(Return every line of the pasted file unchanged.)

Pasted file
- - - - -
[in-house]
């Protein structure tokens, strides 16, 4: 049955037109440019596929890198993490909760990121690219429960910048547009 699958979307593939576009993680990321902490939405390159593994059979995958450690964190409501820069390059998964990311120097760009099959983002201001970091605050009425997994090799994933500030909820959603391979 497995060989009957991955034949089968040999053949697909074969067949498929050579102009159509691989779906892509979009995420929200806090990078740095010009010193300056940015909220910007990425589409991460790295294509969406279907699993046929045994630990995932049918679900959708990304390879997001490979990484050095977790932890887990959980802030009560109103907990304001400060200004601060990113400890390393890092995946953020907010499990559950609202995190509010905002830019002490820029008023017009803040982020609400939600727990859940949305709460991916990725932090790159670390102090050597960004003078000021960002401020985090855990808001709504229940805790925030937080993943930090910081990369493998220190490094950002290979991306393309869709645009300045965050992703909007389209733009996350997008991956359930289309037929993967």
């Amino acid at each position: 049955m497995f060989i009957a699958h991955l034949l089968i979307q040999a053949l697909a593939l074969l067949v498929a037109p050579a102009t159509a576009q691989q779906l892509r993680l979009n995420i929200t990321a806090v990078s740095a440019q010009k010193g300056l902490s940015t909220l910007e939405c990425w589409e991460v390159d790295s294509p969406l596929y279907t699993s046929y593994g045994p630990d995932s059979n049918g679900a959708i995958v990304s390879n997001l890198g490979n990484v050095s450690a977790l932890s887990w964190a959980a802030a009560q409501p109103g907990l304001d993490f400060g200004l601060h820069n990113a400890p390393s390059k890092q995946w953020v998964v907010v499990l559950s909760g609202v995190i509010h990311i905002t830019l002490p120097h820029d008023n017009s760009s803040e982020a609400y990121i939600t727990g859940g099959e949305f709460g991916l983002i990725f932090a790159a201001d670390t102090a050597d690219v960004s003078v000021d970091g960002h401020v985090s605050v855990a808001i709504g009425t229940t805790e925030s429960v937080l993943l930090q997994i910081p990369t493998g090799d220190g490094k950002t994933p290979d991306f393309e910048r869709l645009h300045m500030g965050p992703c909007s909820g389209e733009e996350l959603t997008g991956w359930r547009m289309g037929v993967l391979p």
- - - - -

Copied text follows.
[in-house]
């Protein structure tokens, strides 16, 4: 049955037109440019596929890198993490909760990121690219429960910048547009 699958979307593939576009993680990321902490939405390159593994059979995958450690964190409501820069390059998964990311120097760009099959983002201001970091605050009425997994090799994933500030909820959603391979 497995060989009957991955034949089968040999053949697909074969067949498929050579102009159509691989779906892509979009995420929200806090990078740095010009010193300056940015909220910007990425589409991460790295294509969406279907699993046929045994630990995932049918679900959708990304390879997001490979990484050095977790932890887990959980802030009560109103907990304001400060200004601060990113400890390393890092995946953020907010499990559950609202995190509010905002830019002490820029008023017009803040982020609400939600727990859940949305709460991916990725932090790159670390102090050597960004003078000021960002401020985090855990808001709504229940805790925030937080993943930090910081990369493998220190490094950002290979991306393309869709645009300045965050992703909007389209733009996350997008991956359930289309037929993967």
């Amino acid at each position: 049955m497995f060989i009957a699958h991955l034949l089968i979307q040999a053949l697909a593939l074969l067949v498929a037109p050579a102009t159509a576009q691989q779906l892509r993680l979009n995420i929200t990321a806090v990078s740095a440019q010009k010193g300056l902490s940015t909220l910007e939405c990425w589409e991460v390159d790295s294509p969406l596929y279907t699993s046929y593994g045994p630990d995932s059979n049918g679900a959708i995958v990304s390879n997001l890198g490979n990484v050095s450690a977790l932890s887990w964190a959980a802030a009560q409501p109103g907990l304001d993490f400060g200004l601060h820069n990113a400890p390393s390059k890092q995946w953020v998964v907010v499990l559950s909760g609202v995190i509010h990311i905002t830019l002490p120097h820029d008023n017009s760009s803040e982020a609400y990121i939600t727990g859940g099959e949305f709460g991916l983002i990725f932090a790159a201001d670390t102090a050597d690219v960004s003078v000021d970091g960002h401020v985090s605050v855990a808001i709504g009425t229940t805790e925030s429960v937080l993943l930090q997994i910081p990369t493998g090799d220190g490094k950002t994933p290979d991306f393309e910048r869709l645009h300045m500030g965050p992703c909007s909820g389209e733009e996350l959603t997008g991956w359930r547009m289309g037929v993967l391979p």